A cystoscopy examines and treats bladder and urinary system problems. A cystoscope is a thin tube with a light and a camera at one end that’s inserted into your urethra (the tube that carries urine out of your body) and then into your bladder.
A flexible cystoscope is used to look inside your bladder and a rigid cystoscope is used to pass small surgical instruments into your bladder to obtain a tissue sample or carry out treatment.
A cystoscopy is used to investigate many symptoms including: urinary incontinence, frequently needing to urinate, intermittent urination or inability to urinate, feeling that your bladder isn't fully empty after going to the toilet, pain or a burning sensation when you pass urine, blood in your urine and pelvic pain.
This investigative procedure may detect and monitor conditions including: urinary tract infections, narrowed or blocked urethra, ureter problems and urinary tract cancers, polyps, enlarged prostate gland and bladder stones.
Transurethral resection of a bladder tumour (TURBT) investigates and treats bladder tumours. Typically, it follows on from a cystoscopy that has indicated a tumour in your bladder. Bladder tumours can be benign (non-cancerous) or malignant (cancerous).
During a TURBT, your urologist cuts away the tumour or tumours from the bladder wall. They will then send them away for examination to find out if they’re cancerous and if so, how advanced the cancer is. Once they have this information they will decide on the best course of treatment.
If benign bladder tumours aren’t treated they will continue to grow slowly and could become very large. They could then take up too much space in your bladder or press on other organs in your body.
Malignant tumours will grow unless they’re removed. They can also attack surrounding tissue and spread into other areas of the body.
Adult circumcision removes the foreskin (the retractable sleeve of skin which covers the end of the penis) from the penis. It’s performed under general anaesthetic and the foreskin is trimmed and stitched.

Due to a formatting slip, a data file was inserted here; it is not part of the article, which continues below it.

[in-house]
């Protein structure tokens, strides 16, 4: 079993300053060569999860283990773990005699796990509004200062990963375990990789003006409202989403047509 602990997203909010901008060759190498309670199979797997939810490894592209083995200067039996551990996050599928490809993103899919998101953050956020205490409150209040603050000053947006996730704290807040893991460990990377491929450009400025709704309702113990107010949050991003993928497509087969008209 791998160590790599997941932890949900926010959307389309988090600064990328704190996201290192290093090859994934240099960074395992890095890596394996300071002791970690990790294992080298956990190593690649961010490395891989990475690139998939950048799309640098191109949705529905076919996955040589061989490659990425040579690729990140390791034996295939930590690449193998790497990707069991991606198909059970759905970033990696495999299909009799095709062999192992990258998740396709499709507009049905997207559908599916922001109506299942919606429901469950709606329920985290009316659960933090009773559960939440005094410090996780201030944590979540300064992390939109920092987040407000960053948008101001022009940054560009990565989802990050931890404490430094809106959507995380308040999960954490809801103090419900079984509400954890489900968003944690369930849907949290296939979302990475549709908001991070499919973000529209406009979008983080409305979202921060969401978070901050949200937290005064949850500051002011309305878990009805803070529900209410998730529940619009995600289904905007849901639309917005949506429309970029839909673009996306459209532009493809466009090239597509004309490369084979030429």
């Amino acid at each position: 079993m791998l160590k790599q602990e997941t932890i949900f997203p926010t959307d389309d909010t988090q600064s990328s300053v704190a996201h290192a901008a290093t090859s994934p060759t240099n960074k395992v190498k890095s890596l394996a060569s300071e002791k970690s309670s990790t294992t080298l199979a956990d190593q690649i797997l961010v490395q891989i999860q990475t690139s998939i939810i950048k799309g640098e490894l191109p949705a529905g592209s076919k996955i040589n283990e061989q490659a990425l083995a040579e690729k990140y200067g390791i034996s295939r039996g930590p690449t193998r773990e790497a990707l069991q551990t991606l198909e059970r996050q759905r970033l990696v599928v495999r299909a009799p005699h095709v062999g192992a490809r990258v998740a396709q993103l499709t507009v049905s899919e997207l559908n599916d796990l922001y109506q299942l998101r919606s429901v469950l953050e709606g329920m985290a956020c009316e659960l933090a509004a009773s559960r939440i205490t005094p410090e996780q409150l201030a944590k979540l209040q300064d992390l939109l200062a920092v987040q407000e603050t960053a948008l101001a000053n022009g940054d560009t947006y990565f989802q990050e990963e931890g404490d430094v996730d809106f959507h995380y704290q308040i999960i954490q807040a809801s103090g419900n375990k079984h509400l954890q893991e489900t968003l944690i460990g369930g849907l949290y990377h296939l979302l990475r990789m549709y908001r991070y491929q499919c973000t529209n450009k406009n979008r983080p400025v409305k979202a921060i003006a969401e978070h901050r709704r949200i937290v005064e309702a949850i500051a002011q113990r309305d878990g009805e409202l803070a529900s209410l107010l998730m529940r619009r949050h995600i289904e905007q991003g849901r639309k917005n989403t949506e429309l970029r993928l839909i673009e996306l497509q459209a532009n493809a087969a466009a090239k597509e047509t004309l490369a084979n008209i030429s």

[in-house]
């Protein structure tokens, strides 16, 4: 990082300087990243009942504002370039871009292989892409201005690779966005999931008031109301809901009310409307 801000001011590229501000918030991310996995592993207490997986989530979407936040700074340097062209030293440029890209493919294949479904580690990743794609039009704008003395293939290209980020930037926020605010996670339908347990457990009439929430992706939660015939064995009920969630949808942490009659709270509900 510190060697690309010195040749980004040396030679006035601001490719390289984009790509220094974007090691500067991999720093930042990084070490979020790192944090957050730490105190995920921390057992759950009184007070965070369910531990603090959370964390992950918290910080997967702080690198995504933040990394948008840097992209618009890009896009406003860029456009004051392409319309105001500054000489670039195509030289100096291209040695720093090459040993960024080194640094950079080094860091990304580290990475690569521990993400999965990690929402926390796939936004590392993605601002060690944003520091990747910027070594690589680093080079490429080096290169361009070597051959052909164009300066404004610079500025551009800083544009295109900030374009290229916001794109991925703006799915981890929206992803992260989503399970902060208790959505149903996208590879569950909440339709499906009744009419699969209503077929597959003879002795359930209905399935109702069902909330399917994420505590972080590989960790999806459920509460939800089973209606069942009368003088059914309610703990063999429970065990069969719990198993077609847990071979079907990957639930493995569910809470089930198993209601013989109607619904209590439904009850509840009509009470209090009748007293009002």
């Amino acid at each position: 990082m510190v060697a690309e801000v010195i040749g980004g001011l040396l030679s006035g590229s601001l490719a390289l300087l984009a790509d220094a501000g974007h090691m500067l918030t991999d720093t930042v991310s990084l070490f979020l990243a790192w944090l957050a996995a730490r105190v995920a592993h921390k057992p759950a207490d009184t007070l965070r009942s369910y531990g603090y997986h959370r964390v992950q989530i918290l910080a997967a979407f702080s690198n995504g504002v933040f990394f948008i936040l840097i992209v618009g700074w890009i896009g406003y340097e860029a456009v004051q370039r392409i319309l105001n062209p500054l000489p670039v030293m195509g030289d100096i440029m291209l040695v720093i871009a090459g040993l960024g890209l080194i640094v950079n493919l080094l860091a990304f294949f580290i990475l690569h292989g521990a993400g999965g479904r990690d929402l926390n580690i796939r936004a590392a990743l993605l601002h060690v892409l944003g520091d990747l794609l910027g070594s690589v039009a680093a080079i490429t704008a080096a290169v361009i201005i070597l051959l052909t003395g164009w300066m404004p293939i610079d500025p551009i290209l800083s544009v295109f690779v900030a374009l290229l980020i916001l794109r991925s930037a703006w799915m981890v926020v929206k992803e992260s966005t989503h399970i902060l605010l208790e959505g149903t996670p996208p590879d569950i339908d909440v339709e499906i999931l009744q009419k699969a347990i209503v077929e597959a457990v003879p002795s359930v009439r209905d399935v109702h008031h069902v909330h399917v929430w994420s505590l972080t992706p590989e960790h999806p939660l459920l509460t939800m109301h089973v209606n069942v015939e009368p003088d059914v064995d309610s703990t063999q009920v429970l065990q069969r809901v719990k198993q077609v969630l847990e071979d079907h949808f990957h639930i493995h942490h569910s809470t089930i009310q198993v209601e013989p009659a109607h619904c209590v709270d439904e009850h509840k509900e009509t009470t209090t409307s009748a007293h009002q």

It’s often carried out for medical reasons including: tight foreskin (phimosis), recurrent inflamed /infected foreskin and penis head (balanitis), foreskin won’t return to its original position after being pulled back and causes swelling and pain to the head of the penis (paraphimosis), a condition that causes phimosis and inflammation of the penis head (balanitis xerotica obliterans) and penile cancer. It can also be performed for religious and cultural reasons.
There are restrictions and waiting lists for circumcisions on the NHS. Ashtead Hospital offers adult circumcision surgery without restrictions or waiting.
Penile straightening is performed to correct the curvature of a penis when a penis is too bent during erection to allow penetration during sexual intercourse.
Surgery is performed under general or spinal anaesthetic. The penis is straightened using a plication procedure that shortens the longer side of the penis.
A prostate biopsy removes prostate tissue samples to investigate for signs of prostate cancer. The prostate is a small gland located under the bladder that makes semen. If you have a lump in your prostate gland or high levels of prostate-specific antigen (PSA) in your blood, a prostate biopsy will be recommended to find out more about these symptoms.
A prostate biopsy can be performed three ways: trans-rectal prostate biopsy (through the rectum and is the most common method), transurethral (through the urethra) and perineal (through the perineum, the skin between the anus and the scrotum).